Originally designed by the firm Heinkel, inverting filter technology has revolutionized the concept of filtering centrifuges since their introduction into the pharmaceutical market in the early 1980's. The design eliminated the inherent problems in the conventional centrifuge design of the solids discharge process and balance problems long associated with centrifuges.
Effecting a fully automatic solids discharge, an inverting filter removes all product from the cloth, thereby eliminating any residual heel. This permits the separation of a wider range of materials than conventional basket centrifuges. Amorphous through crystalline products can be separated in this type of centrifuge as there are no residual solids left on the cloth that can blind or glaze over. Extremely difficult filtrations are therefore possible. Small volumes of fermentation broth through post-crystallization steps are found on this type of unit.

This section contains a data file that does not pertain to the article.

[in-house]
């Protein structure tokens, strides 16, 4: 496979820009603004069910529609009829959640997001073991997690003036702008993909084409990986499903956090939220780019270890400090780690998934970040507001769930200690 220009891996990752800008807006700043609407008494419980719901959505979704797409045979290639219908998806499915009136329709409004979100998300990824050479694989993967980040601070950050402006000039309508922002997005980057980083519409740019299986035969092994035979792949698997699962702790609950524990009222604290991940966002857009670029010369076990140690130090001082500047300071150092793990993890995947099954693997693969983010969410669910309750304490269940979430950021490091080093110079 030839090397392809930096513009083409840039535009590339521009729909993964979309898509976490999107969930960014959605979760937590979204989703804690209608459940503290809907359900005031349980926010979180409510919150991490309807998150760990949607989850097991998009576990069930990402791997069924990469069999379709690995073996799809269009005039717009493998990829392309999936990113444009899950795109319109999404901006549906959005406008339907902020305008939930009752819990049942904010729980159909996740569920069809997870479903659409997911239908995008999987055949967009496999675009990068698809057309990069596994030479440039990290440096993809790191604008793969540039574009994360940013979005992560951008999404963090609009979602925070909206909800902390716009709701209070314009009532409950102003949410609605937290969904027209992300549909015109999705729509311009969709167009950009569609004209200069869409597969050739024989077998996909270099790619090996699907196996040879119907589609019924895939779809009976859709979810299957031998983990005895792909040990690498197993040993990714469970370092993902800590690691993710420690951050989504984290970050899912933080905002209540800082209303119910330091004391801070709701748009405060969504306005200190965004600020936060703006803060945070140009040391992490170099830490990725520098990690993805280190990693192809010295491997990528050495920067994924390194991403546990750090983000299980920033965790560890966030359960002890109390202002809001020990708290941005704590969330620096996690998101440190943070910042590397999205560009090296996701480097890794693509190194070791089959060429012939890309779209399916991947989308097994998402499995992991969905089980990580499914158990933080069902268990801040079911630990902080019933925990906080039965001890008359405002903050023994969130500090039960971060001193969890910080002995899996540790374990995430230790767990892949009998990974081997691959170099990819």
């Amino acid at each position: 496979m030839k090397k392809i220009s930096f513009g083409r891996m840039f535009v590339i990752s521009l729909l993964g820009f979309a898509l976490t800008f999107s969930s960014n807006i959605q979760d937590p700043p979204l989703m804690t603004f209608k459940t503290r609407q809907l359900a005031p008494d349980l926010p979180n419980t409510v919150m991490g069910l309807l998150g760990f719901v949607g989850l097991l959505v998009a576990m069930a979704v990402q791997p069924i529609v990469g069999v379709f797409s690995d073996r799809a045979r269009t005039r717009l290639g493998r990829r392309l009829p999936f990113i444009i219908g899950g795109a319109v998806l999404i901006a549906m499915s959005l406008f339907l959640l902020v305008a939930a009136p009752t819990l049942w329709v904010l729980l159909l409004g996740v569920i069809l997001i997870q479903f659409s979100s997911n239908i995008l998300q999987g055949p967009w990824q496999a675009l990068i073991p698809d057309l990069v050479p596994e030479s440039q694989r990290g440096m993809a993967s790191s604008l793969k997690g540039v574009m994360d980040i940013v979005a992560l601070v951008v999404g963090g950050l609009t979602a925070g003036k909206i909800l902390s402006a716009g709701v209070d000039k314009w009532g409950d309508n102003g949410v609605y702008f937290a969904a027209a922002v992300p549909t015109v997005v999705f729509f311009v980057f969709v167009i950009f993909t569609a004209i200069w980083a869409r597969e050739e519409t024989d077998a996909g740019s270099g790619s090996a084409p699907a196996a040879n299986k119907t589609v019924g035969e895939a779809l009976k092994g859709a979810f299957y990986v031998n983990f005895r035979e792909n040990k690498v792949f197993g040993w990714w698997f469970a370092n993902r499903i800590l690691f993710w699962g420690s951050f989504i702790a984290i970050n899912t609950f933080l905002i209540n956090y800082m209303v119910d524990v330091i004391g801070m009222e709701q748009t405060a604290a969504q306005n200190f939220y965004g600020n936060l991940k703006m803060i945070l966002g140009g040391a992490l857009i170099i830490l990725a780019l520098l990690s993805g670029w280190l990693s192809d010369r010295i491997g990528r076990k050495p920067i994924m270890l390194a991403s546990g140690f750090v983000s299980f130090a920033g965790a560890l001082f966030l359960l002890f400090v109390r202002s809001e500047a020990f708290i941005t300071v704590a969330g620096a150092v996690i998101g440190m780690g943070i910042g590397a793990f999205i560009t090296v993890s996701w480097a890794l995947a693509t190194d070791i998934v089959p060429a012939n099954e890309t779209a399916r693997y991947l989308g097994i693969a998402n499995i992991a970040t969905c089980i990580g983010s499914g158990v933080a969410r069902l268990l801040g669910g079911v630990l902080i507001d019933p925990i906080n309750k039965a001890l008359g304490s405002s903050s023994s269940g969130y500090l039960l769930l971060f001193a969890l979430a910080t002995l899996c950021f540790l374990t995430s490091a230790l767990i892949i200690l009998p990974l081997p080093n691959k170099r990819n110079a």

Solids Discharge. The centrifuge is horizontally mounted and the cycle is similar to a vertical or peeler centrifuge, i.e., feeding, washing, dewatering and solids discharge. The basket, however, is in two parts, a bowl and a bowl insert. By fixing the end of the filtercloth under a clamping ring on the bowl insert, the filtercloth can be inverted by axially moving the bowl insert. This is shown in Fig. 6. Rotation ofthe bowl and bowl insert in unison at reduced speed ensures a complete solids discharge.
SUSPENSION INLET '
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